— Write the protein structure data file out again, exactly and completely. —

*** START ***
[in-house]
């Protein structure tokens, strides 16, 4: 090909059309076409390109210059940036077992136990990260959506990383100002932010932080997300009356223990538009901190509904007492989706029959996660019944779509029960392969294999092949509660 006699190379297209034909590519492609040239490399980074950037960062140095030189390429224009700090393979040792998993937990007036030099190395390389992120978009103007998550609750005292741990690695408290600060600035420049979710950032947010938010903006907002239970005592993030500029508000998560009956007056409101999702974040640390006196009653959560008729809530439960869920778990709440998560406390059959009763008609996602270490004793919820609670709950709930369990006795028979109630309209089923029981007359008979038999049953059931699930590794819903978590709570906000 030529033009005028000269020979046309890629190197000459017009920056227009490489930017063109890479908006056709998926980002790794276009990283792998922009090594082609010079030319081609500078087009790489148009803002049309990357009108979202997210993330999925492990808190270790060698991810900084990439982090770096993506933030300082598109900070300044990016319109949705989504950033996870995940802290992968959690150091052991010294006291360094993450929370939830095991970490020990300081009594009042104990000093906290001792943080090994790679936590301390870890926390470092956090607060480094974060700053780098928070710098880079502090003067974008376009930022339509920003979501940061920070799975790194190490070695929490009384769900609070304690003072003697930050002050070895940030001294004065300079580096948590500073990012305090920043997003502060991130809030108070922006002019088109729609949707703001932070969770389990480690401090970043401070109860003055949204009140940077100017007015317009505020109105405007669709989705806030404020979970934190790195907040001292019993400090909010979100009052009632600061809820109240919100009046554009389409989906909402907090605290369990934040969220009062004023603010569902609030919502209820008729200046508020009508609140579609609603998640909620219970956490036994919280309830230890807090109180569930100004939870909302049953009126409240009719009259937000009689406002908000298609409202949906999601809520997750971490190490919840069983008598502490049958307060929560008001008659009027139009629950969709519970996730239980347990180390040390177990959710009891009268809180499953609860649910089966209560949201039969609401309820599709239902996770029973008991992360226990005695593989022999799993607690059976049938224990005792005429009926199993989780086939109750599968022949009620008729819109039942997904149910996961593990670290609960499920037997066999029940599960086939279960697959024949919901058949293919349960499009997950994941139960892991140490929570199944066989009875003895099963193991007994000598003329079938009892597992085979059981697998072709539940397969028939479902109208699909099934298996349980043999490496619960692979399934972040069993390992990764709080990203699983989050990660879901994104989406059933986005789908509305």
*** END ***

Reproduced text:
[in-house]
């Protein structure tokens, strides 16, 4: 090909059309076409390109210059940036077992136990990260959506990383100002932010932080997300009356223990538009901190509904007492989706029959996660019944779509029960392969294999092949509660 006699190379297209034909590519492609040239490399980074950037960062140095030189390429224009700090393979040792998993937990007036030099190395390389992120978009103007998550609750005292741990690695408290600060600035420049979710950032947010938010903006907002239970005592993030500029508000998560009956007056409101999702974040640390006196009653959560008729809530439960869920778990709440998560406390059959009763008609996602270490004793919820609670709950709930369990006795028979109630309209089923029981007359008979038999049953059931699930590794819903978590709570906000 030529033009005028000269020979046309890629190197000459017009920056227009490489930017063109890479908006056709998926980002790794276009990283792998922009090594082609010079030319081609500078087009790489148009803002049309990357009108979202997210993330999925492990808190270790060698991810900084990439982090770096993506933030300082598109900070300044990016319109949705989504950033996870995940802290992968959690150091052991010294006291360094993450929370939830095991970490020990300081009594009042104990000093906290001792943080090994790679936590301390870890926390470092956090607060480094974060700053780098928070710098880079502090003067974008376009930022339509920003979501940061920070799975790194190490070695929490009384769900609070304690003072003697930050002050070895940030001294004065300079580096948590500073990012305090920043997003502060991130809030108070922006002019088109729609949707703001932070969770389990480690401090970043401070109860003055949204009140940077100017007015317009505020109105405007669709989705806030404020979970934190790195907040001292019993400090909010979100009052009632600061809820109240919100009046554009389409989906909402907090605290369990934040969220009062004023603010569902609030919502209820008729200046508020009508609140579609609603998640909620219970956490036994919280309830230890807090109180569930100004939870909302049953009126409240009719009259937000009689406002908000298609409202949906999601809520997750971490190490919840069983008598502490049958307060929560008001008659009027139009629950969709519970996730239980347990180390040390177990959710009891009268809180499953609860649910089966209560949201039969609401309820599709239902996770029973008991992360226990005695593989022999799993607690059976049938224990005792005429009926199993989780086939109750599968022949009620008729819109039942997904149910996961593990670290609960499920037997066999029940599960086939279960697959024949919901058949293919349960499009997950994941139960892991140490929570199944066989009875003895099963193991007994000598003329079938009892597992085979059981697998072709539940397969028939479902109208699909099934298996349980043999490496619960692979399934972040069993390992990764709080990203699983989050990660879901994104989406059933986005789908509305």